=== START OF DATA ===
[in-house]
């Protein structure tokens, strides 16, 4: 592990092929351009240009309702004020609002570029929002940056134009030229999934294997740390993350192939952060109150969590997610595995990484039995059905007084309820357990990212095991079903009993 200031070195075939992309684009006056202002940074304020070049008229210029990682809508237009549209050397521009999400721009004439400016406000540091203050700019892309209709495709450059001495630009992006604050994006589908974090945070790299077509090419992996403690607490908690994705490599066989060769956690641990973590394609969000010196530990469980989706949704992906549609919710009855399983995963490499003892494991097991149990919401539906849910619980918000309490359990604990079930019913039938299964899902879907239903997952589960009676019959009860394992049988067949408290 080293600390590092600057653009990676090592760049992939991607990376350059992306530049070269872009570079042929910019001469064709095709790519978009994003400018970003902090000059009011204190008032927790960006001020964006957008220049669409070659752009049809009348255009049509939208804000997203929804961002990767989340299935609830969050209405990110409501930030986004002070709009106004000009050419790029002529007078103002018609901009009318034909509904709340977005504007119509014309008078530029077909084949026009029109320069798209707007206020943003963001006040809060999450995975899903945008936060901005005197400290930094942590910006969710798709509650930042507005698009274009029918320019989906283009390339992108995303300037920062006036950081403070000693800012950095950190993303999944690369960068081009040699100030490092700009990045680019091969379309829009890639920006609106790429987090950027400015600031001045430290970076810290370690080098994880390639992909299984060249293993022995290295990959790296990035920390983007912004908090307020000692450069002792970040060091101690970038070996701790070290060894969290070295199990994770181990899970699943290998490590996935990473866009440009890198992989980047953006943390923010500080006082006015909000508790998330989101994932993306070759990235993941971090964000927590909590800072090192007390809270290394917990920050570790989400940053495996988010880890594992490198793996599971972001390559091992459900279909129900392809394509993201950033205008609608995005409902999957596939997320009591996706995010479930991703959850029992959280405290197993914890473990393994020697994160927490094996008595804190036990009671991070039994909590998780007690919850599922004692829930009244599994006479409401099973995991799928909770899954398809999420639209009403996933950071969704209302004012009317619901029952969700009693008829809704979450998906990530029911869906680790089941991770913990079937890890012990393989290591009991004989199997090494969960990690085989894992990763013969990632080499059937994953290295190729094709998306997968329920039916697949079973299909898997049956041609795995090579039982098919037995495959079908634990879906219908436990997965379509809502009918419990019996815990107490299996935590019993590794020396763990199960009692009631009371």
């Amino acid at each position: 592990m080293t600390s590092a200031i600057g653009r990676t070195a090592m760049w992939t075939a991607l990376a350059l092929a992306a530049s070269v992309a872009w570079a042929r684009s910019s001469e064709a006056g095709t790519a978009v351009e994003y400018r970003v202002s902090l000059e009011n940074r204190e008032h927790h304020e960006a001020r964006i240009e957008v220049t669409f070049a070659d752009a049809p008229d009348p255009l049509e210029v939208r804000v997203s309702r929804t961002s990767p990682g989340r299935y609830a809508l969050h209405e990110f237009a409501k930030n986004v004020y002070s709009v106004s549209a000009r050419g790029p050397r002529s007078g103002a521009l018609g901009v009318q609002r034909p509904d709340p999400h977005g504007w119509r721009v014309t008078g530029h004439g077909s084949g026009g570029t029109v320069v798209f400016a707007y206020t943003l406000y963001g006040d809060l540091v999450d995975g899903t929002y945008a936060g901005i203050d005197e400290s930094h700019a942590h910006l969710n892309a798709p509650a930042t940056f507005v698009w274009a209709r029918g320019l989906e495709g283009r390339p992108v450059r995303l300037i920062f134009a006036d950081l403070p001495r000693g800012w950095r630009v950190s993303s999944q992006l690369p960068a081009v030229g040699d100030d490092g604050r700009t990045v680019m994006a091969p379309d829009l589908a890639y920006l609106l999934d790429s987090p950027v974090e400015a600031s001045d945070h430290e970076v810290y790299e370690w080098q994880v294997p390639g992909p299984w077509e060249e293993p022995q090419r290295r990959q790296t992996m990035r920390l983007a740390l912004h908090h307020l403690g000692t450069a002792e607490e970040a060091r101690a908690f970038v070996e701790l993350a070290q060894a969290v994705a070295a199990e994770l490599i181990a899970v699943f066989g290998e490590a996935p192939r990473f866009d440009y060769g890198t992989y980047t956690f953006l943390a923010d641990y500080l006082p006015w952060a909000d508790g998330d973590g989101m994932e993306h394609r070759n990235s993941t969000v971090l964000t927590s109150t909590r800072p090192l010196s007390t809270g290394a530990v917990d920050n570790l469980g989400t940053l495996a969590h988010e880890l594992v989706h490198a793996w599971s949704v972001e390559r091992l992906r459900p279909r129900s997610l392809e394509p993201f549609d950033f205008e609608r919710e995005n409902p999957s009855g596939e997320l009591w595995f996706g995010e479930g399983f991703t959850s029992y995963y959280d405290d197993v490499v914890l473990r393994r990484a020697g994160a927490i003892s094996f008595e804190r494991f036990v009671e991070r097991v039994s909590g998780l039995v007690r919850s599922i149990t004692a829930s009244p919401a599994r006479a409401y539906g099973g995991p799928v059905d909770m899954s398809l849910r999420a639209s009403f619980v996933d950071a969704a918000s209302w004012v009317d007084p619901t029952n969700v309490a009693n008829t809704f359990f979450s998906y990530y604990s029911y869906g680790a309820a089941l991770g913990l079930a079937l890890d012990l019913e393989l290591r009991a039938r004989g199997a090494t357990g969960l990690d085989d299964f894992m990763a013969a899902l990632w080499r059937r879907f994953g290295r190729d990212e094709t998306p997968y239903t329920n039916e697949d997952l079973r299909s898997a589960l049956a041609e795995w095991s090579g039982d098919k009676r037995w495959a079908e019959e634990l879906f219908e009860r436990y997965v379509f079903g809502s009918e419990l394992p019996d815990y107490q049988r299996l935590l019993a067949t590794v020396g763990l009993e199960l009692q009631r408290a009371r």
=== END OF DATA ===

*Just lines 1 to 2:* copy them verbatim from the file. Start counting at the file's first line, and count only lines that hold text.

[in-house]
């Protein structure tokens, strides 16, 4: 592990092929351009240009309702004020609002570029929002940056134009030229999934294997740390993350192939952060109150969590997610595995990484039995059905007084309820357990990212095991079903009993 200031070195075939992309684009006056202002940074304020070049008229210029990682809508237009549209050397521009999400721009004439400016406000540091203050700019892309209709495709450059001495630009992006604050994006589908974090945070790299077509090419992996403690607490908690994705490599066989060769956690641990973590394609969000010196530990469980989706949704992906549609919710009855399983995963490499003892494991097991149990919401539906849910619980918000309490359990604990079930019913039938299964899902879907239903997952589960009676019959009860394992049988067949408290 080293600390590092600057653009990676090592760049992939991607990376350059992306530049070269872009570079042929910019001469064709095709790519978009994003400018970003902090000059009011204190008032927790960006001020964006957008220049669409070659752009049809009348255009049509939208804000997203929804961002990767989340299935609830969050209405990110409501930030986004002070709009106004000009050419790029002529007078103002018609901009009318034909509904709340977005504007119509014309008078530029077909084949026009029109320069798209707007206020943003963001006040809060999450995975899903945008936060901005005197400290930094942590910006969710798709509650930042507005698009274009029918320019989906283009390339992108995303300037920062006036950081403070000693800012950095950190993303999944690369960068081009040699100030490092700009990045680019091969379309829009890639920006609106790429987090950027400015600031001045430290970076810290370690080098994880390639992909299984060249293993022995290295990959790296990035920390983007912004908090307020000692450069002792970040060091101690970038070996701790070290060894969290070295199990994770181990899970699943290998490590996935990473866009440009890198992989980047953006943390923010500080006082006015909000508790998330989101994932993306070759990235993941971090964000927590909590800072090192007390809270290394917990920050570790989400940053495996988010880890594992490198793996599971972001390559091992459900279909129900392809394509993201950033205008609608995005409902999957596939997320009591996706995010479930991703959850029992959280405290197993914890473990393994020697994160927490094996008595804190036990009671991070039994909590998780007690919850599922004692829930009244599994006479409401099973995991799928909770899954398809999420639209009403996933950071969704209302004012009317619901029952969700009693008829809704979450998906990530029911869906680790089941991770913990079937890890012990393989290591009991004989199997090494969960990690085989894992990763013969990632080499059937994953290295190729094709998306997968329920039916697949079973299909898997049956041609795995090579039982098919037995495959079908634990879906219908436990997965379509809502009918419990019996815990107490299996935590019993590794020396763990199960009692009631009371």